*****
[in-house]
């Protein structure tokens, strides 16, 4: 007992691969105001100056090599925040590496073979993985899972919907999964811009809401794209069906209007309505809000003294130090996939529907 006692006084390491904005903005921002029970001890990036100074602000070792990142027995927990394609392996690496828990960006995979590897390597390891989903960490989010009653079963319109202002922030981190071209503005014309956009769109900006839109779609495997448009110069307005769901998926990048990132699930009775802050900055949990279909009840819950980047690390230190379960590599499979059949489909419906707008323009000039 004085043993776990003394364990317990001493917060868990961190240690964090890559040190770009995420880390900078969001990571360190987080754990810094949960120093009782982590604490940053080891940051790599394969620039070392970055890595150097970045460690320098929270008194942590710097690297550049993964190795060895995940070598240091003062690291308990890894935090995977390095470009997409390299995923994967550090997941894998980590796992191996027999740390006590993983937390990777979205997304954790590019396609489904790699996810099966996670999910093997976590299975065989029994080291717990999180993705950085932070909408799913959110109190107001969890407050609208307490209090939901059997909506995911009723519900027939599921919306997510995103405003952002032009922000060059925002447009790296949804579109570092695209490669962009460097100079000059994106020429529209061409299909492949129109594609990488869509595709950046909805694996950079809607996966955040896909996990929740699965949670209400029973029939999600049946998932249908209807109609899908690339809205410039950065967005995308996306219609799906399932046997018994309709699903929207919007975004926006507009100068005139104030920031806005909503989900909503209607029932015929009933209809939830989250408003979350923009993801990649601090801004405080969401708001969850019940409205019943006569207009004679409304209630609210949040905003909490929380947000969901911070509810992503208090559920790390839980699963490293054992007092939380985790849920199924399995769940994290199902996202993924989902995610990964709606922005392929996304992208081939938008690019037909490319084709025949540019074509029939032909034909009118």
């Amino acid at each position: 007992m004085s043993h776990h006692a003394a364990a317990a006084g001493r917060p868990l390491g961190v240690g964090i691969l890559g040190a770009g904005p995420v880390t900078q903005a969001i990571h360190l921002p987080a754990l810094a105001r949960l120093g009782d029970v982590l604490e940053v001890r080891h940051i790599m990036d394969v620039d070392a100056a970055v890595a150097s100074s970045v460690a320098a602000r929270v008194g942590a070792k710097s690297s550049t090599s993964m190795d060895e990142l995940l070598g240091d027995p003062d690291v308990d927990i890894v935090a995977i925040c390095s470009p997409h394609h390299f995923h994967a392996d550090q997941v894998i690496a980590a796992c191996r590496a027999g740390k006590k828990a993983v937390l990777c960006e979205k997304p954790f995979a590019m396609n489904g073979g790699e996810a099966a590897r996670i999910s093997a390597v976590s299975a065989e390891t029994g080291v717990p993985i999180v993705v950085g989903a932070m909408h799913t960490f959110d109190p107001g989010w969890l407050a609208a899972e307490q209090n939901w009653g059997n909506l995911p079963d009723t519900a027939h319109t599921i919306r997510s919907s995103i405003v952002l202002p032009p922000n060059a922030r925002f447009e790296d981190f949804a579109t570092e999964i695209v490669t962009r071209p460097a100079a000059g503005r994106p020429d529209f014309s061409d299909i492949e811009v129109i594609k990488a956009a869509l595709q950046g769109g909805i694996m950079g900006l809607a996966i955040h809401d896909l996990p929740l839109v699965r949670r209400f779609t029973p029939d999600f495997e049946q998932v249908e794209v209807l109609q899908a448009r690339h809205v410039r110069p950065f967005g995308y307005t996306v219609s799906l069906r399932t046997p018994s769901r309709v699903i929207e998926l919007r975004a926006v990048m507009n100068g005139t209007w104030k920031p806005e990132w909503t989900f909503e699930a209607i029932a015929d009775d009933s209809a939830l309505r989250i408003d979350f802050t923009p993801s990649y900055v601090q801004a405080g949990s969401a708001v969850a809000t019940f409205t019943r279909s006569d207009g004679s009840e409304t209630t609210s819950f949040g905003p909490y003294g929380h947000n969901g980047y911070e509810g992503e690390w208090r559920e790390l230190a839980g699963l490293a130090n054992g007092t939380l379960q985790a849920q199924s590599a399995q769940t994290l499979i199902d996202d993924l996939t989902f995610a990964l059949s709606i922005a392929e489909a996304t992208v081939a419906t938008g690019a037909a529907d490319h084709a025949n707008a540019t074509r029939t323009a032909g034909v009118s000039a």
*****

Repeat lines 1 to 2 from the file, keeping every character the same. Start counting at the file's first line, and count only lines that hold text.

[in-house]
């Protein structure tokens, strides 16, 4: 007992691969105001100056090599925040590496073979993985899972919907999964811009809401794209069906209007309505809000003294130090996939529907 006692006084390491904005903005921002029970001890990036100074602000070792990142027995927990394609392996690496828990960006995979590897390597390891989903960490989010009653079963319109202002922030981190071209503005014309956009769109900006839109779609495997448009110069307005769901998926990048990132699930009775802050900055949990279909009840819950980047690390230190379960590599499979059949489909419906707008323009000039 004085043993776990003394364990317990001493917060868990961190240690964090890559040190770009995420880390900078969001990571360190987080754990810094949960120093009782982590604490940053080891940051790599394969620039070392970055890595150097970045460690320098929270008194942590710097690297550049993964190795060895995940070598240091003062690291308990890894935090995977390095470009997409390299995923994967550090997941894998980590796992191996027999740390006590993983937390990777979205997304954790590019396609489904790699996810099966996670999910093997976590299975065989029994080291717990999180993705950085932070909408799913959110109190107001969890407050609208307490209090939901059997909506995911009723519900027939599921919306997510995103405003952002032009922000060059925002447009790296949804579109570092695209490669962009460097100079000059994106020429529209061409299909492949129109594609990488869509595709950046909805694996950079809607996966955040896909996990929740699965949670209400029973029939999600049946998932249908209807109609899908690339809205410039950065967005995308996306219609799906399932046997018994309709699903929207919007975004926006507009100068005139104030920031806005909503989900909503209607029932015929009933209809939830989250408003979350923009993801990649601090801004405080969401708001969850019940409205019943006569207009004679409304209630609210949040905003909490929380947000969901911070509810992503208090559920790390839980699963490293054992007092939380985790849920199924399995769940994290199902996202993924989902995610990964709606922005392929996304992208081939938008690019037909490319084709025949540019074509029939032909034909009118």